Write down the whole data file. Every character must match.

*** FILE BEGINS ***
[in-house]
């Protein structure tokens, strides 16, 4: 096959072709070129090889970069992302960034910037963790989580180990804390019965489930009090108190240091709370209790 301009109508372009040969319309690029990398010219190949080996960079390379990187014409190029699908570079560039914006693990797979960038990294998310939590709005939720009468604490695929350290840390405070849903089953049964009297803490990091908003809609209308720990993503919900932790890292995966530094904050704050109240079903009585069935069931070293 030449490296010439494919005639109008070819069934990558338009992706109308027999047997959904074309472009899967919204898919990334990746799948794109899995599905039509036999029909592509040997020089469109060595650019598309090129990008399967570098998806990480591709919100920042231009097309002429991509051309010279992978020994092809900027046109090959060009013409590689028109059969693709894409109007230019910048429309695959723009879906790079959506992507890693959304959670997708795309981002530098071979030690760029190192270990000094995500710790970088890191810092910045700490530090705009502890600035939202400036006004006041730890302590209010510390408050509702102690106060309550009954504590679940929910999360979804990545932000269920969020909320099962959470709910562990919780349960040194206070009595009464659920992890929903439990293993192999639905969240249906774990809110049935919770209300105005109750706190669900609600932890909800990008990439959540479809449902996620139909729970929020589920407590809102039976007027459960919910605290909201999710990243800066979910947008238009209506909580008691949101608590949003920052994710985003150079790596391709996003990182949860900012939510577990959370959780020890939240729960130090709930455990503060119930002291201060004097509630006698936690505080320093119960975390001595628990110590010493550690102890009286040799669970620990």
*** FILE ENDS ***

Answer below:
[in-house]
């Protein structure tokens, strides 16, 4: 096959072709070129090889970069992302960034910037963790989580180990804390019965489930009090108190240091709370209790 301009109508372009040969319309690029990398010219190949080996960079390379990187014409190029699908570079560039914006693990797979960038990294998310939590709005939720009468604490695929350290840390405070849903089953049964009297803490990091908003809609209308720990993503919900932790890292995966530094904050704050109240079903009585069935069931070293 030449490296010439494919005639109008070819069934990558338009992706109308027999047997959904074309472009899967919204898919990334990746799948794109899995599905039509036999029909592509040997020089469109060595650019598309090129990008399967570098998806990480591709919100920042231009097309002429991509051309010279992978020994092809900027046109090959060009013409590689028109059969693709894409109007230019910048429309695959723009879906790079959506992507890693959304959670997708795309981002530098071979030690760029190192270990000094995500710790970088890191810092910045700490530090705009502890600035939202400036006004006041730890302590209010510390408050509702102690106060309550009954504590679940929910999360979804990545932000269920969020909320099962959470709910562990919780349960040194206070009595009464659920992890929903439990293993192999639905969240249906774990809110049935919770209300105005109750706190669900609600932890909800990008990439959540479809449902996620139909729970929020589920407590809102039976007027459960919910605290909201999710990243800066979910947008238009209506909580008691949101608590949003920052994710985003150079790596391709996003990182949860900012939510577990959370959780020890939240729960130090709930455990503060119930002291201060004097509630006698936690505080320093119960975390001595628990110590010493550690102890009286040799669970620990």